Vacheron Constantin’s tonneau-shaped watch, the Malte, celebrates 100 years with two new models

It’s been a century since Vacheron Constantin introduced its first tonneau-shaped wristwatch — which was probably among the first series-produced wristwatches ever made, as 100 years ago, in 1912, the wristwatch was still very much a novelty, tonneau or otherwise. The tonneau shape is one that very early found favor with companies making the first generation of pocket watches; it was (and is) a natural shape for a watch meant to be worn on the wrist, as the barrel shape (“tonneau” means “barrel” or “cask” in French) provides a natural point for attaching a strap.

Vacheron Constantin, interestingly, had made wristwatches much earlier than the beginning of the new century; a notable example, for instance, is the bracelet wristwatch, wound by turning the bezel, for which it won a prize at the Paris Exposition Universelle in 1889. Though many watchmakers had created bracelet watches in the earlier part of the 19th century (and before — there is evidence that watches were placed in bracelets almost as soon as watchmakers made movements small enough to fit, which is surprisingly early; in 1810, Vacheron created a ladies’ ring watch with a tiny verge movement), Vacheron’s 1889 bracelet watch was one of the first to be mass produced.

However, like virtually all wristwatches made prior to the 20th century, it was intended for a woman; it wasn’t until the Boer Wars and WWI that it became clear that the wristwatch had a utilitarian superiority to the pocket watch. The tonneau shape was not only a logical one for a watch worn on the wrist, it was also a way of distinguishing a truly purpose-built wristwatch from a pocket watch (many early watches worn on the wrist weren’t really wristwatches, but pocket watches with wire lugs soldered onto the case, or which had been placed in leather outer cases to which straps were attached). It says something about the gender anxiety of early 20th-century males that it took a world war to persuade them that the wristwatch was suitable masculine attire; and during the war years, Vacheron’s production of tonneau-shaped watches especially increased, although even before the war, it was already making both men’s and women’s tonneau-shaped wristwatches.

Prior to this year, the— Vacheron’s extensive line of tonneau-shaped simple and complicated watches — was composed exclusively of watches with the classic tonneau shape: a smoothly rounded flank and squared-off ends. This year’s new introductions have a slightly different flavor; the shape is somewhat more geometric, recalling both the earliest generation of tonneau-shaped watches and also recalling the fact that the tonneau case was a result of merging the rectangular and round case shapes of the earliest wristwatches.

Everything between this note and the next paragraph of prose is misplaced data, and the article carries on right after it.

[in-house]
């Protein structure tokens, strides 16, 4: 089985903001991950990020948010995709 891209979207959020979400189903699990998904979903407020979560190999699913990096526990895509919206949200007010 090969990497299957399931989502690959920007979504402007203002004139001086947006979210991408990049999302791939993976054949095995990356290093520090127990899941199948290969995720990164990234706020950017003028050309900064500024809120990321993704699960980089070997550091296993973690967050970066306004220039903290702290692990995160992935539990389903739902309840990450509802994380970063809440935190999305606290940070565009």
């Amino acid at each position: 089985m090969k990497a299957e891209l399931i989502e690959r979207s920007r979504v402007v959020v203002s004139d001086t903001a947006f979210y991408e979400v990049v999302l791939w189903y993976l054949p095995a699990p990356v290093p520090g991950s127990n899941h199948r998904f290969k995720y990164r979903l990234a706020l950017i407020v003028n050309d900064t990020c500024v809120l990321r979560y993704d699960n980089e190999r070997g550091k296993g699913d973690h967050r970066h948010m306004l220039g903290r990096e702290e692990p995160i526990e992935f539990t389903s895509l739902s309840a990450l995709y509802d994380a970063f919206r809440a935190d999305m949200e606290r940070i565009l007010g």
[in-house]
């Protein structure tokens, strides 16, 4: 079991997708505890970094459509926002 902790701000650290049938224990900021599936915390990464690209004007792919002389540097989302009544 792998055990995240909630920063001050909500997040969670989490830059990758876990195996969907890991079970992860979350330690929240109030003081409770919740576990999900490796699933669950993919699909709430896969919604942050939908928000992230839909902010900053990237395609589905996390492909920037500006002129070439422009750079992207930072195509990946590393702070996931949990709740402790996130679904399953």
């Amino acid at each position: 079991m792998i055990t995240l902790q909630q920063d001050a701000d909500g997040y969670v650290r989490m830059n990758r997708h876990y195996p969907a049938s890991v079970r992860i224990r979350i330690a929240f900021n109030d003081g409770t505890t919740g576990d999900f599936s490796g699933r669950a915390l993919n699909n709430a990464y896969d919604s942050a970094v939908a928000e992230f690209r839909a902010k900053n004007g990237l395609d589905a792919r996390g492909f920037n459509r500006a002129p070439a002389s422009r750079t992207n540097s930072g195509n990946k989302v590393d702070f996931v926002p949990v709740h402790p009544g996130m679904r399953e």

In addition to a new tourbillon wristwatch, fitted with a form tourbillon movement designed for the new case shape (Vacheron caliber 2795), several additional tonneau-shaped timepieces in the new modified Malte case have been introduced. The Malte collection has always been a showcase for Vacheron Constantin’s prowess in complicated watchmaking, but it wasn’t until SIHH 2012 that the firm added simple, two- and three-handed dress watches to the collection.

The Malte Small Seconds is a watch that could have fallen through a wormhole from those early, heady days of design experimentation at the dawn of the 20th century, though the pink-gold case is crafted to satisfy modern tastes, at 47.6mm by 36.7mm. It’s up to date in another significant way as well; it is one of the first watches to fulfill the new criteria for the Geneva Hallmark (Poinçon de Geneve) which formerly addressed only details of movement construction, but which now includes casing and performance criteria as well.

The most purely executed of the new Malte models, however, is the Malte 100th Anniversary Limited Edition, which, logically enough, will consist of 100 pieces. Cased in platinum (a metal very much in vogue for watchcases during the early decades of the 20th century, at least for those who could afford it) it omits
even a small seconds register for an uninterrupted and completely classical display of the time with Roman numerals and sword-shaped hands. Though it’s a clear homage to the first generation of tonneau-shaped watches, the execution of the lugs and hands and the clean geometry of the design give it a contemporary feel as well, further underscored by the relatively generous (47.6mm by 36.7mm) dimensions of the case.